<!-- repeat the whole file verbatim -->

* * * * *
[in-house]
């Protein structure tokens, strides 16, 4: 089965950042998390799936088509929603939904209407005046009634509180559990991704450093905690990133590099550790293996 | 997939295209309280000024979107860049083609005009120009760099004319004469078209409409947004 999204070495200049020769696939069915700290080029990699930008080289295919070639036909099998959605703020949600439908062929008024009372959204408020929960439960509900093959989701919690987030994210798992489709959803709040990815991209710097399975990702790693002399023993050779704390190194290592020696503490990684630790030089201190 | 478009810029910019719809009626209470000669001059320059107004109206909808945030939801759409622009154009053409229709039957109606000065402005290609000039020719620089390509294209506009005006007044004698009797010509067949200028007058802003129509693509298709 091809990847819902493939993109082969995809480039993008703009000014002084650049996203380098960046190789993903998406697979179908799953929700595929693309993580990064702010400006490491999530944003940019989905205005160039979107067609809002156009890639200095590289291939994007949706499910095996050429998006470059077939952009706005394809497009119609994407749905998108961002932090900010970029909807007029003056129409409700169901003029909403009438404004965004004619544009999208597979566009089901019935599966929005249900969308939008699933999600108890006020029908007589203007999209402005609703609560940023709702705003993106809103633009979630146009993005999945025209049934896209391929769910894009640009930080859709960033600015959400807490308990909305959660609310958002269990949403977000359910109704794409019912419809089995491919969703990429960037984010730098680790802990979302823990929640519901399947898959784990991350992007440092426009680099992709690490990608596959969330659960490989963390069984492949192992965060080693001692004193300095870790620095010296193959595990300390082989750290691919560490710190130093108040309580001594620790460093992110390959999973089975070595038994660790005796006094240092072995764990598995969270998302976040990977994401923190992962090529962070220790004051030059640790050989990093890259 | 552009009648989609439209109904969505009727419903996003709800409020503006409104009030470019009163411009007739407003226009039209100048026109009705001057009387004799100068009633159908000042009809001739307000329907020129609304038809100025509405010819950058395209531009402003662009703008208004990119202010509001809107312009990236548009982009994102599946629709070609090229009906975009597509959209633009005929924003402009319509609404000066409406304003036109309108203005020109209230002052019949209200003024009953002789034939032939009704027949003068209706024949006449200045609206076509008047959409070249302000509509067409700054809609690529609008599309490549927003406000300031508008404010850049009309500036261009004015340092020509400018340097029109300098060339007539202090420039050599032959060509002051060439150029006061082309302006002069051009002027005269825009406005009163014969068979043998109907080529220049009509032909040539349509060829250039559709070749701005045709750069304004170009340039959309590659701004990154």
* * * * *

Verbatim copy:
[in-house]
């Protein structure tokens, strides 16, 4: 089965950042998390799936088509929603939904209407005046009634509180559990991704450093905690990133590099550790293996 | 997939295209309280000024979107860049083609005009120009760099004319004469078209409409947004 999204070495200049020769696939069915700290080029990699930008080289295919070639036909099998959605703020949600439908062929008024009372959204408020929960439960509900093959989701919690987030994210798992489709959803709040990815991209710097399975990702790693002399023993050779704390190194290592020696503490990684630790030089201190 | 478009810029910019719809009626209470000669001059320059107004109206909808945030939801759409622009154009053409229709039957109606000065402005290609000039020719620089390509294209506009005006007044004698009797010509067949200028007058802003129509693509298709 091809990847819902493939993109082969995809480039993008703009000014002084650049996203380098960046190789993903998406697979179908799953929700595929693309993580990064702010400006490491999530944003940019989905205005160039979107067609809002156009890639200095590289291939994007949706499910095996050429998006470059077939952009706005394809497009119609994407749905998108961002932090900010970029909807007029003056129409409700169901003029909403009438404004965004004619544009999208597979566009089901019935599966929005249900969308939008699933999600108890006020029908007589203007999209402005609703609560940023709702705003993106809103633009979630146009993005999945025209049934896209391929769910894009640009930080859709960033600015959400807490308990909305959660609310958002269990949403977000359910109704794409019912419809089995491919969703990429960037984010730098680790802990979302823990929640519901399947898959784990991350992007440092426009680099992709690490990608596959969330659960490989963390069984492949192992965060080693001692004193300095870790620095010296193959595990300390082989750290691919560490710190130093108040309580001594620790460093992110390959999973089975070595038994660790005796006094240092072995764990598995969270998302976040990977994401923190992962090529962070220790004051030059640790050989990093890259 | 552009009648989609439209109904969505009727419903996003709800409020503006409104009030470019009163411009007739407003226009039209100048026109009705001057009387004799100068009633159908000042009809001739307000329907020129609304038809100025509405010819950058395209531009402003662009703008208004990119202010509001809107312009990236548009982009994102599946629709070609090229009906975009597509959209633009005929924003402009319509609404000066409406304003036109309108203005020109209230002052019949209200003024009953002789034939032939009704027949003068209706024949006449200045609206076509008047959409070249302000509509067409700054809609690529609008599309490549927003406000300031508008404010850049009309500036261009004015340092020509400018340097029109300098060339007539202090420039050599032959060509002051060439150029006061082309302006002069051009002027005269825009406005009163014969068979043998109907080529220049009509032909040539349509060829250039559709070749701005045709750069304004170009340039959309590659701004990154």